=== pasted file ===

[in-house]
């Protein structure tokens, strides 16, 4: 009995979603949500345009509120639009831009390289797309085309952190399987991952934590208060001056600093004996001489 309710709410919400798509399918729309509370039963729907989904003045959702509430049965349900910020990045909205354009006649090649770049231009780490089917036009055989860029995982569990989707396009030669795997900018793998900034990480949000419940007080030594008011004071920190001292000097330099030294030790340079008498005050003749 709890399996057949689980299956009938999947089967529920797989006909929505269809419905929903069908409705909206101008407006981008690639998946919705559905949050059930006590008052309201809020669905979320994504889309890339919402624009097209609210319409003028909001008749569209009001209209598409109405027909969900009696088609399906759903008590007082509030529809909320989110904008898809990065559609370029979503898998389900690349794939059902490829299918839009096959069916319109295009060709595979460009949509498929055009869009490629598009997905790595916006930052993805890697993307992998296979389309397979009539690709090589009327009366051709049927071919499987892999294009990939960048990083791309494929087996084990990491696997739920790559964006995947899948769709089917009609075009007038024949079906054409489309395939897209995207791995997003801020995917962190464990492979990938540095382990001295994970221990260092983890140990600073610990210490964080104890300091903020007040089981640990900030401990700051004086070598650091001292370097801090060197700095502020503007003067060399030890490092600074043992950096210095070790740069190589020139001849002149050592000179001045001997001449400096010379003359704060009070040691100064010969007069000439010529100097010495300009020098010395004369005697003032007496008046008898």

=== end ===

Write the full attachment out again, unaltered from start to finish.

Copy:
[in-house]
């Protein structure tokens, strides 16, 4: 009995979603949500345009509120639009831009390289797309085309952190399987991952934590208060001056600093004996001489 309710709410919400798509399918729309509370039963729907989904003045959702509430049965349900910020990045909205354009006649090649770049231009780490089917036009055989860029995982569990989707396009030669795997900018793998900034990480949000419940007080030594008011004071920190001292000097330099030294030790340079008498005050003749 709890399996057949689980299956009938999947089967529920797989006909929505269809419905929903069908409705909206101008407006981008690639998946919705559905949050059930006590008052309201809020669905979320994504889309890339919402624009097209609210319409003028909001008749569209009001209209598409109405027909969900009696088609399906759903008590007082509030529809909320989110904008898809990065559609370029979503898998389900690349794939059902490829299918839009096959069916319109295009060709595979460009949509498929055009869009490629598009997905790595916006930052993805890697993307992998296979389309397979009539690709090589009327009366051709049927071919499987892999294009990939960048990083791309494929087996084990990491696997739920790559964006995947899948769709089917009609075009007038024949079906054409489309395939897209995207791995997003801020995917962190464990492979990938540095382990001295994970221990260092983890140990600073610990210490964080104890300091903020007040089981640990900030401990700051004086070598650091001292370097801090060197700095502020503007003067060399030890490092600074043992950096210095070790740069190589020139001849002149050592000179001045001997001449400096010379003359704060009070040691100064010969007069000439010529100097010495300009020098010395004369005697003032007496008046008898």